In This Chapter
Understanding virtual memory
Selecting the proper drive
Choosing an internal or external drive
Adding a second internal drive
Here's what I call the Elbowroom Hypothesis: Both mankind and his computer tools will expand to fill whatever room they're given. If you're bent on becoming a PC power user, I can assure you — in fact, I can downright guarantee you — that the largest hard drive you can buy today will eventually be filled in the future. As you discover in this chapter, even Windows 7 itself demands a chunk of hard drive territory — when you install it and when it's running. Hence the explosion in hard drive capacities over the past ten years or so.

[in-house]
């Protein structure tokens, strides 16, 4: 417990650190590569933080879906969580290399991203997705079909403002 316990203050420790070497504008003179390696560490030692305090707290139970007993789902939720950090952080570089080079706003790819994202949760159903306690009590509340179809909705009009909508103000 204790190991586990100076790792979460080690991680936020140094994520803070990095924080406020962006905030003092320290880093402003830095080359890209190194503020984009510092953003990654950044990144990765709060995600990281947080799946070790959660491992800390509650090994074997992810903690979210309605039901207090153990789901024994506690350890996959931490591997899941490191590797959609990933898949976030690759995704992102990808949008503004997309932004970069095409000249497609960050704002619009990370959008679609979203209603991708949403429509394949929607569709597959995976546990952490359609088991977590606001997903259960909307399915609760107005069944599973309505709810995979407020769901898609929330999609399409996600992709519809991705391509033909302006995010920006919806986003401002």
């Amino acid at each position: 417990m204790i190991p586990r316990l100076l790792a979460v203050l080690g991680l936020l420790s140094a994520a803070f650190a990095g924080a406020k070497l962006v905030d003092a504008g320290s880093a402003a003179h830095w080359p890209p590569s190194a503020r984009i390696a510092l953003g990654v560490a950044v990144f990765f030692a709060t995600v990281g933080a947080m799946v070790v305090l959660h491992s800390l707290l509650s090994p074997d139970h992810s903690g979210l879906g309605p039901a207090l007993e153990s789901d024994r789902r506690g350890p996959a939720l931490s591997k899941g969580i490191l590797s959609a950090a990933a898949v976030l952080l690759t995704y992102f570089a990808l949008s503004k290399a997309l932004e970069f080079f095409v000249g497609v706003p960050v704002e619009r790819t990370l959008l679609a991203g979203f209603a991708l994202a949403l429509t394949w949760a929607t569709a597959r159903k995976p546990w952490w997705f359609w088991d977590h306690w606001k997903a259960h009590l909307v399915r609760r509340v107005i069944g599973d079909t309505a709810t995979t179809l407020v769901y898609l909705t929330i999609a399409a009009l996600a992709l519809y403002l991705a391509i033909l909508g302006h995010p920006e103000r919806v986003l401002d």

Luckily, you can upgrade your PC's hard drive with ease by either connecting an external drive or upgrading your current internal hard drive. Alternatively, you can simply cast yourself to the four winds with abandon and keep your current internal drive and add a second drive. This chapter is your road map.
"Wait a furshlugginer minute here, Mark — you cover memory upgrades in Chapter 2 of this very minibook. Why bring it up now?" Good question, and the answer lies in the fact that the pseudo-RAM called virtual memory actually exists on your hard drive rather than as memory modules on your motherboard.